Spider-Man is the Best Superhero


Will Archer, Editor in Chief

For as long as I can remember, I have loved Spider-Man. As a kid I always loved his stellar power set. Superman was boring because he was too strong; The Avengers weren’t popular yet; Batman was always cool, but he didn’t have any powers; and the idea of web slinging was honestly just the coolest thing ever to me. Nearly every day I would suit up and reenact my life as the masked crimefighter. I still love Spider-Man’s power set, but now my appreciation of Spider-Man goes much deeper, and focuses on the amazing character work and innovative storytelling.

Peter Parker is such a good character because he’s an ordinary person put in an extraordinary situation: he has superpowers and knows that it’s his responsibility to use them for good.

However, like any ordinary person, his actions in and out of costume have consequences for his life, and that’s where the audience is really able to relate to Peter. Whether he does the right thing or the wrong thing, and no matter how high concept his adventures are, Spider-Man is always grounded by the effects those adventures have on his normal life. Where Superman’s life as Clark Kent is rarely affected by his heroism, and Batman’s life as Bruce Wayne barely matters to him, and the Avengers just don’t have secret identities, Peter works overtime to maintain his double life and still fails constantly. He misses curfew, he cuts class, and occasionally he has to abandon homecoming to beat up his date’s dad.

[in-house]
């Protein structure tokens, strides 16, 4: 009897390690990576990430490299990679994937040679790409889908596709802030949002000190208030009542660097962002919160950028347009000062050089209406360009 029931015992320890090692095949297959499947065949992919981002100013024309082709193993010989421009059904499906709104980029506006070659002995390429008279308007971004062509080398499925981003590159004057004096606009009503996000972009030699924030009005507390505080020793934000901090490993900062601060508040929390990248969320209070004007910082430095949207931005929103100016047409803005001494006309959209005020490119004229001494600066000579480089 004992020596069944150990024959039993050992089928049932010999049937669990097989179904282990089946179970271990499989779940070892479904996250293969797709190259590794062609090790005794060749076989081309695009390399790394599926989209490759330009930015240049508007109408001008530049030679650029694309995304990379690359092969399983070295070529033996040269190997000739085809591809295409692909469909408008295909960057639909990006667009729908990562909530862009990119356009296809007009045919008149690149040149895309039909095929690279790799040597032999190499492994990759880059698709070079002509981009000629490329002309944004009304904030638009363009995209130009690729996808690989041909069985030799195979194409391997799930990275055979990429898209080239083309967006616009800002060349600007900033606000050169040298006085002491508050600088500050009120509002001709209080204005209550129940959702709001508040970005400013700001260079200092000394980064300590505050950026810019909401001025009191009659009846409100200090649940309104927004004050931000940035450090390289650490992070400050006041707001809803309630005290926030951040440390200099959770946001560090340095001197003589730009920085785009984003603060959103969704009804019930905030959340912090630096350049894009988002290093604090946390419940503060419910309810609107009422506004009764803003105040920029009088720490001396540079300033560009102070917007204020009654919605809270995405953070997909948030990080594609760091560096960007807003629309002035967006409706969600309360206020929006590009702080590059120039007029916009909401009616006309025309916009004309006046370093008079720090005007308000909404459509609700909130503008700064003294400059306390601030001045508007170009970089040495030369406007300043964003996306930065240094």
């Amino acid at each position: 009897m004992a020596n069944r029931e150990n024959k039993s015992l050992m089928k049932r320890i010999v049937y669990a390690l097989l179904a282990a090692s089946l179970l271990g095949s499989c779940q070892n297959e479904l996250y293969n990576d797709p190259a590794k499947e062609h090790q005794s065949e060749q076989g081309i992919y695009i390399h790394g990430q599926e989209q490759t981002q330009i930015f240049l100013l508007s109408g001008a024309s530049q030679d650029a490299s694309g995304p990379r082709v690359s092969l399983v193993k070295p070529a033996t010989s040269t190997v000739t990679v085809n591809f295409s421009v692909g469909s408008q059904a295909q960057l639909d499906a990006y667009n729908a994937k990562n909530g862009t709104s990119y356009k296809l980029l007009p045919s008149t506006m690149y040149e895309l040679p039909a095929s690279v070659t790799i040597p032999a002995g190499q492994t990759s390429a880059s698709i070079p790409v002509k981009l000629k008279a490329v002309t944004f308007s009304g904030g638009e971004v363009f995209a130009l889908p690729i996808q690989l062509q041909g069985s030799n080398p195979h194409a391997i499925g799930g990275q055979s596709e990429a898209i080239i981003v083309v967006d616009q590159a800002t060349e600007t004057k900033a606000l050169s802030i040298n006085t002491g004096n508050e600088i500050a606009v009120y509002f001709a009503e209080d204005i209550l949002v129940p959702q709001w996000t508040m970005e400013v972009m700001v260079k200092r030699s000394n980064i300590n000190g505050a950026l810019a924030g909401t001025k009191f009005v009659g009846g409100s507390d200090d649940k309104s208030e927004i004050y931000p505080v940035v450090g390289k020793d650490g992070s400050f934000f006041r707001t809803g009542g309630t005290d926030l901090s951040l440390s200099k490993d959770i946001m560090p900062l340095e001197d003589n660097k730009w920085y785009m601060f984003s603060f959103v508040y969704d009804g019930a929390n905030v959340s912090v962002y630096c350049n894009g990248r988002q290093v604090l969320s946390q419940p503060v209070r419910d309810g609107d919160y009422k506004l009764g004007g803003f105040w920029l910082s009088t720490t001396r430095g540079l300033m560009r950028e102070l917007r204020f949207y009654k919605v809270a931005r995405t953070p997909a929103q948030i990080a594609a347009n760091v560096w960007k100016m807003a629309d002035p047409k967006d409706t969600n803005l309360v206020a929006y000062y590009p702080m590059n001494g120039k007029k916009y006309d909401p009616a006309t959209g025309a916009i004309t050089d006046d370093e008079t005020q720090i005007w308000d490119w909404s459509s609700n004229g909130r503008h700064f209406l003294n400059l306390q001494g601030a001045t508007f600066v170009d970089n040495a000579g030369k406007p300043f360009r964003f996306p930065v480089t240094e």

It’s literally Peter’s job to be the writer’s punching bag and all the best Spider-Man media stays true to this fact: Into the Spider-Verse’s Peter B. Parker is divorced, pudgy, and aging, Spider-Man 2’s Peter loses his powers, his best friend hates him, he can’t pay his rent, he gets fired, he’s failing his college class, and the love of his life is getting married to his boss’ son. Talk about rough. But just like any normal person’s life, occasionally things go right and it’s the little things that keep Peter going, like the exhilaration of swinging through the city at high speeds. That combined with a superpower that his spider bite didn’t even give him: his indomitable willpower, which is really listed as one of his powers on the Marvel Wiki.

Oftentimes people forget that before Spider-Man, there was no such thing as a relatable hero: Peter was the first hero to have the same problems as his readers, even though he fought crime in his spare time. By keeping Peter a person that the audience can relate to, it communicates that anyone could be Spider-Man, because Peter Parker is just an imperfect person trying to do the right thing.